Maintain Phosphate Concentration. Stabilized phosphate chemistry is effective in promoting zinc passivation. The recommended phosphate concentration can range from 20 to 200 ppm, depending on water chemistry and the speed with which you are trying to achieve passivation. However, careful hardness and alkalinity control are necessary if high phosphate dosing is desired in order to prevent calcium phosphate deposition. The suggested best practice is to maintain between 20 to 40 ppm of orthophosphate in the circulating water for about 90 days. If the cooling system runs seasonally, it is helpful to run a phosphate passivation program for the entire first season.

Avoid a Heat Load If Possible. Passivation is best accomplished under conditions of reduced heat load because evaporation from heat load can concentrate corrosive ions and increase pH, creating the potential for fouling. If heat load cannot be avoided during initial passivation, then the risk of white rust will increase, especially for systems with moderate to high makeup water alkalinity and dissolved solids. Operating at reduced cycles of concentration during the passivation process can increase the likelihood of a successful passivation.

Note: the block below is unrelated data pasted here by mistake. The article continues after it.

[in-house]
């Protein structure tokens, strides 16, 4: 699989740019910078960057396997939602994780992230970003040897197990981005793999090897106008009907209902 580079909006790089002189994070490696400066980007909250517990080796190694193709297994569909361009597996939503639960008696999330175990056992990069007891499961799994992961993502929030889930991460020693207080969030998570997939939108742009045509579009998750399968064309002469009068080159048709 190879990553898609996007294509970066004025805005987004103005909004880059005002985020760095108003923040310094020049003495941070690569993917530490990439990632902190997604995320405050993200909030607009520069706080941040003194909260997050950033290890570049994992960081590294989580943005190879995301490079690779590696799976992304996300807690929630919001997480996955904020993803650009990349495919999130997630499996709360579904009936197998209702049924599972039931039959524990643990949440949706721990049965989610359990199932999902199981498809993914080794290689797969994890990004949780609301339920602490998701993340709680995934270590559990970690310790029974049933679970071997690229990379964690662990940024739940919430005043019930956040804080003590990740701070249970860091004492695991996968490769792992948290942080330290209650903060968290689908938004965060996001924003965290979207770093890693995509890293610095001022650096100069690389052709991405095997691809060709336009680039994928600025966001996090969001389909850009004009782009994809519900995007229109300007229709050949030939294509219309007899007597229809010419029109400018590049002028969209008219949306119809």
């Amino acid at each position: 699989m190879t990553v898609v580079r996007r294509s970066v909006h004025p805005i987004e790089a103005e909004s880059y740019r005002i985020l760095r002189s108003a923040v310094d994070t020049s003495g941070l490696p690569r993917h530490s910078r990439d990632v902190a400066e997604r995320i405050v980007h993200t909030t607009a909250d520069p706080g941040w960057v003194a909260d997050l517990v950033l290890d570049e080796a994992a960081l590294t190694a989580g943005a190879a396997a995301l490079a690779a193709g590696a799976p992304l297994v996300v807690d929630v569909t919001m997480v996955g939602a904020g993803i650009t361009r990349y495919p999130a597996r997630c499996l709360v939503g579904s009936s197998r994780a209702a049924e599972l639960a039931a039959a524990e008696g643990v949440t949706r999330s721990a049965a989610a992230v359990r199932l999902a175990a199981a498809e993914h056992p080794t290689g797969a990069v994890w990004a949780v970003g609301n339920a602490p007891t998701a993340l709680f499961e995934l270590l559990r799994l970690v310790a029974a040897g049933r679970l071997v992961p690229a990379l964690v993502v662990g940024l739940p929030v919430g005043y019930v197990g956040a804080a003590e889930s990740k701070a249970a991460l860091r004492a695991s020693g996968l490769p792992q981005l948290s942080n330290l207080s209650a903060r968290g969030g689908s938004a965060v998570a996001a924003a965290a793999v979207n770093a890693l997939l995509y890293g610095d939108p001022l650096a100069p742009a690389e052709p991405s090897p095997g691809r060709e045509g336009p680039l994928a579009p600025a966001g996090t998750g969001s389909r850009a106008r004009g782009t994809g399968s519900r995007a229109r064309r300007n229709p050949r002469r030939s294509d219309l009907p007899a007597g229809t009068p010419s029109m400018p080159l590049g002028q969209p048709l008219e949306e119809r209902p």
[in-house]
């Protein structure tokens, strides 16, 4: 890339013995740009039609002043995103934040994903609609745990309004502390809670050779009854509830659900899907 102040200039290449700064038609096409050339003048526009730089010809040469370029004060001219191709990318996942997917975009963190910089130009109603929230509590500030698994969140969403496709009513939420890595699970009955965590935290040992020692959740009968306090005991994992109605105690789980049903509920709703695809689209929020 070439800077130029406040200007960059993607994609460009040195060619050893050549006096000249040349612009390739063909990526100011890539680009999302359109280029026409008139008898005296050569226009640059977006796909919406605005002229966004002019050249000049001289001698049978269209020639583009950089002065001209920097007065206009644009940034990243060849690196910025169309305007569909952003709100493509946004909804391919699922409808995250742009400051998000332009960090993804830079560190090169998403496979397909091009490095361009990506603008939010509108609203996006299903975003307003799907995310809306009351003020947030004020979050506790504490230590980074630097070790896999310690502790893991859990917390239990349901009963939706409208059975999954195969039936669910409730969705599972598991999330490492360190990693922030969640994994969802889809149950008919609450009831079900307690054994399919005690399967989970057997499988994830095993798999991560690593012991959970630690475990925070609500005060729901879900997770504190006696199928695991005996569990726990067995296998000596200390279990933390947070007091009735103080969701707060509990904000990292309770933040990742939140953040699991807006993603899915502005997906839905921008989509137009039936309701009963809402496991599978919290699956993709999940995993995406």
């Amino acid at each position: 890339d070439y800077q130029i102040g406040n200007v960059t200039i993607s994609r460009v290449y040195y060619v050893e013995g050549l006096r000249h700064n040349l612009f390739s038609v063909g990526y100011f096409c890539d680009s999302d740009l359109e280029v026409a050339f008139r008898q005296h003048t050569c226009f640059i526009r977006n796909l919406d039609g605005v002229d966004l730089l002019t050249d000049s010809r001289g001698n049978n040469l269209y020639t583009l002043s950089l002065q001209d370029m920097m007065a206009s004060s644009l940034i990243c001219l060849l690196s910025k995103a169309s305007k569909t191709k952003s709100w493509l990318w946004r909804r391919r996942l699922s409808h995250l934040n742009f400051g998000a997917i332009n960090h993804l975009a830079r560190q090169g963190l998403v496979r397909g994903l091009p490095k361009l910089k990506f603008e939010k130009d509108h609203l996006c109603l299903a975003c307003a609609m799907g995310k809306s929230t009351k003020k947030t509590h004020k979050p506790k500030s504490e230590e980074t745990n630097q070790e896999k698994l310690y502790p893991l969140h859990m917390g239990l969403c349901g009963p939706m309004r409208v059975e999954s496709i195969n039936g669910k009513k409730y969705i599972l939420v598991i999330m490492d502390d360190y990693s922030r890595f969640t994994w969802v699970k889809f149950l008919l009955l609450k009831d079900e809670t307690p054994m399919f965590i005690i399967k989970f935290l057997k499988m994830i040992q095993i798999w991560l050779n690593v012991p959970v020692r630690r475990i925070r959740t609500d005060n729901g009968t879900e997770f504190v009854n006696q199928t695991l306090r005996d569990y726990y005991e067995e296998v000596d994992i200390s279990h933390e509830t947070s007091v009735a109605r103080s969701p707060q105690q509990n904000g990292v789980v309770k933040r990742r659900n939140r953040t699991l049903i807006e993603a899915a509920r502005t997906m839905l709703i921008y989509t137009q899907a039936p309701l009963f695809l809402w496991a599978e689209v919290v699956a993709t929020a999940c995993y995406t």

Once a successful passivation has been conducted, there are more options available with the water chemistry. Tower pH can be increased slowly if necessary, but it never should exceed 9.0. Soft water also is acceptable as long as a corrosion-inhibiting chemical program designed for white rust prevention is used.

Regardless of the program used, proper control is important. Overfeed of phosphonates and chelating polymers can remove the passivation from the zinc, requiring a new passivation procedure to be run.